This was my fourth summer growing a balcony garden. And I’m feeling a little guilty about it.

My roots are on two Midwestern farms, where I spent my childhood summers watching cows graze on quiet hillsides and riding in the tractor cab with my grandfather. I spent hours shelling peas and snapping green beans into stainless-steel bowls, pulling dinner – or at least part of it – from the earth outside. I learned about how the land fed us, how in turn we tended the land. How our hard work and care, combined with rain and soil and light, produced the vegetables and meat that ended up on my grandparents’ table.

These days, the most I can manage is a row of pots on a balcony.

I’m a city dweller now, living above the land instead of on it, in a second-floor flat on a suburban street in a bustling town just south of Boston. My husband and I have yet to own any of the places we’ve lived; we are renters, tenants, temporary residents with a lease, not a deed, to our names.

There are perks to this way of living, of course: when a faucet sprouts a leak or an electrical circuit shorts out, we call the landlords (who conveniently live downstairs) and let them deal with it. But since we live upstairs and don’t own our place, the yard – the land – doesn’t belong to us.

Most of the time I don’t mind, but sometimes I wish we could have a garden. I wonder if it would help ground me, help me feel connected to the city I’ve lived in for three years but still hesitate to call home.

I’m over at TRIAD magazine today, talking about my balcony garden. Please click over there to read the rest of my essay and see Kristin’s gorgeous photos of my plants.

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inishmor view 3

I grew up on the plains of West Texas, under vast skies that blaze orange and golden at sunset, stretching high and blue above during the day. Those plains stretch for hundreds of miles, the view broken up only by spindly telephone poles and by curving pump jacks rocking rhythmically up and down. I am used to landscapes that make me feel small.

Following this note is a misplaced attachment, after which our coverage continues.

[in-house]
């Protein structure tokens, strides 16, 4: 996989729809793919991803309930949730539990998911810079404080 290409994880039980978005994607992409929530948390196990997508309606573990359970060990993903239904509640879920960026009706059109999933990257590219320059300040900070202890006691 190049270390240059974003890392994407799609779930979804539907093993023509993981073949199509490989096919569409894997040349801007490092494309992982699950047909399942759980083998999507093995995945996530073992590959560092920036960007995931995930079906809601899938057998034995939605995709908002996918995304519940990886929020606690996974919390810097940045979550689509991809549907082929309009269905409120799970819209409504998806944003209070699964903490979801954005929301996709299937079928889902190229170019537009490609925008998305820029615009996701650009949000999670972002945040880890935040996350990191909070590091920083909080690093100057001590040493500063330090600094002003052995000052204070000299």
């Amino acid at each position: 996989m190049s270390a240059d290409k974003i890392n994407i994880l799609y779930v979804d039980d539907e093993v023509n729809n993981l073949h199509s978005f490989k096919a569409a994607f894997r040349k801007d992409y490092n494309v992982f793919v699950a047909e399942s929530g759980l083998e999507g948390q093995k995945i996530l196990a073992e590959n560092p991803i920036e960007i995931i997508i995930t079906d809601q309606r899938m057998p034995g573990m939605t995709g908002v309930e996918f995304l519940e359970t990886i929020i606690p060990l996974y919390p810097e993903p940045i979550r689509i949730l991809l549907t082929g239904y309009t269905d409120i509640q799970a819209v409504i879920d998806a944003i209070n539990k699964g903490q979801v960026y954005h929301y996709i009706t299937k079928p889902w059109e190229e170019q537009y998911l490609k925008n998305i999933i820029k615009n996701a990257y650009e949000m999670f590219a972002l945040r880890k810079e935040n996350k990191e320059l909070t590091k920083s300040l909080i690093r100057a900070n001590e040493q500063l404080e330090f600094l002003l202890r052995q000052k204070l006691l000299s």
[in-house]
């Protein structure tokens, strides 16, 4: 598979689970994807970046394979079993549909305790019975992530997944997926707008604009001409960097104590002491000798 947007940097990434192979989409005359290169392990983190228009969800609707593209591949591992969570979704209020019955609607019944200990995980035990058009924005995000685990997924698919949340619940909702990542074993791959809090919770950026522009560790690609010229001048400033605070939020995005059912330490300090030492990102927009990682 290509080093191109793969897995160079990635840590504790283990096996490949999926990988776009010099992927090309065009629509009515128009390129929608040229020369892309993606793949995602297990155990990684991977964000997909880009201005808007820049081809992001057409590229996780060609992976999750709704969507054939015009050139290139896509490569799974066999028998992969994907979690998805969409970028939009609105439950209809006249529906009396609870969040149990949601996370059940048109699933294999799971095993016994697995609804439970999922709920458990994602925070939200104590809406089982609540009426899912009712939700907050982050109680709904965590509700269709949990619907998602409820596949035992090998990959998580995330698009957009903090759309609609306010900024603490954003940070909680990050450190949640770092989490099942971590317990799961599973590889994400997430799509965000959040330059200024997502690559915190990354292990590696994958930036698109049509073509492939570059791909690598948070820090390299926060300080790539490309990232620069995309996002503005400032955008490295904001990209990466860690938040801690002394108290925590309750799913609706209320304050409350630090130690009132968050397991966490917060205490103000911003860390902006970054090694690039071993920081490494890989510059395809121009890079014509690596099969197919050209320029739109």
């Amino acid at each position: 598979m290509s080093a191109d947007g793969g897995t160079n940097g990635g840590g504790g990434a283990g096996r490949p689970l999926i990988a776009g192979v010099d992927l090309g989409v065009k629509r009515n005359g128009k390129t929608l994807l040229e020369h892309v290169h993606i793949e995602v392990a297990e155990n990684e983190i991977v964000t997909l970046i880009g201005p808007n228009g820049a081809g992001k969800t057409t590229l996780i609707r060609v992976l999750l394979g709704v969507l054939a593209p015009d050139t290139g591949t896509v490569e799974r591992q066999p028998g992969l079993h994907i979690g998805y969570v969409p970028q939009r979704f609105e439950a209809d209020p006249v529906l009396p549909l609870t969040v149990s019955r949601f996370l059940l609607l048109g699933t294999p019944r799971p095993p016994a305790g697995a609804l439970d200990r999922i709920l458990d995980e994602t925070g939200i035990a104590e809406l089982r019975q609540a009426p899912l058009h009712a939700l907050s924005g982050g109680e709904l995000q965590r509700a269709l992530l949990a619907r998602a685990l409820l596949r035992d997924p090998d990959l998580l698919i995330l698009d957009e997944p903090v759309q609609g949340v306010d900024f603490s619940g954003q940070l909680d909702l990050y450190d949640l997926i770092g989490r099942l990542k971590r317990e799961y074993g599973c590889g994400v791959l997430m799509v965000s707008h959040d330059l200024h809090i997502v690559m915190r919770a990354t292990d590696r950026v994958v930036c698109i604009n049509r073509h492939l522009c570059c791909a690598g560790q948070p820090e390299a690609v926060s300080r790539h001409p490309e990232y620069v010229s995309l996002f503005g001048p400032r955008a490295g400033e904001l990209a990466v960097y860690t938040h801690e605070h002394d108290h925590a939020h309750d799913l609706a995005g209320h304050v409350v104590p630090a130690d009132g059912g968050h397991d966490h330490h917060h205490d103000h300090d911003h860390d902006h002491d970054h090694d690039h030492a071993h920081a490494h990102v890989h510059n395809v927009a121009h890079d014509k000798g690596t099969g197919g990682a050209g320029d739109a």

As a native of that dry land, though, I have little experience with bodies of water bigger than a lake or a backyard swimming pool. My first views of oceans were mostly of the bird’s-eye variety: I had flown back and forth over the Atlantic Ocean half a dozen times before I found myself standing on the edge of it.

It was a bright, blustery day in September, during the year I spent studying for my master’s degree in Oxford, England. A lifelong friend of mine was spending the semester in Galway, Ireland, and I flew out to visit him for the weekend. The day after I arrived, we boarded a ferry to Inis Mór, the largest of the three Aran Islands.

Dotted with weathered, picturesque cottages and crisscrossed with ancient stone walls, the Aran Islands – Inis Mór, Inis Meáin and Inis Oírr – float in the mouth of Galway Bay, just a few miles off the western coast of Ireland. Sparsely populated, they attract a steady stream of tourists but still remain green and quiet. We checked into our hostel, then rented bikes and rode all around Inis Mór, stopping to pick blackberries by the side of the road and occasionally pulling aside to let a horse-drawn cart pass.

Eventually, we found our way to Dún Aonghasa, a ruined, tumbled pile of stones that crowns the island’s highest hill. The tiny visitors’ center gave us an idea of the structure’s previous life as a fort, used by the islanders to protect themselves from invaders approaching from the west. We made our way out into the sunshine, eager to see the ruins and the view for ourselves.

I’m over at TRIAD magazine (run by my friend Kristin) today, writing about my experience on the Aran Islands. I’d love it if you’d click over there to read the rest of my essay.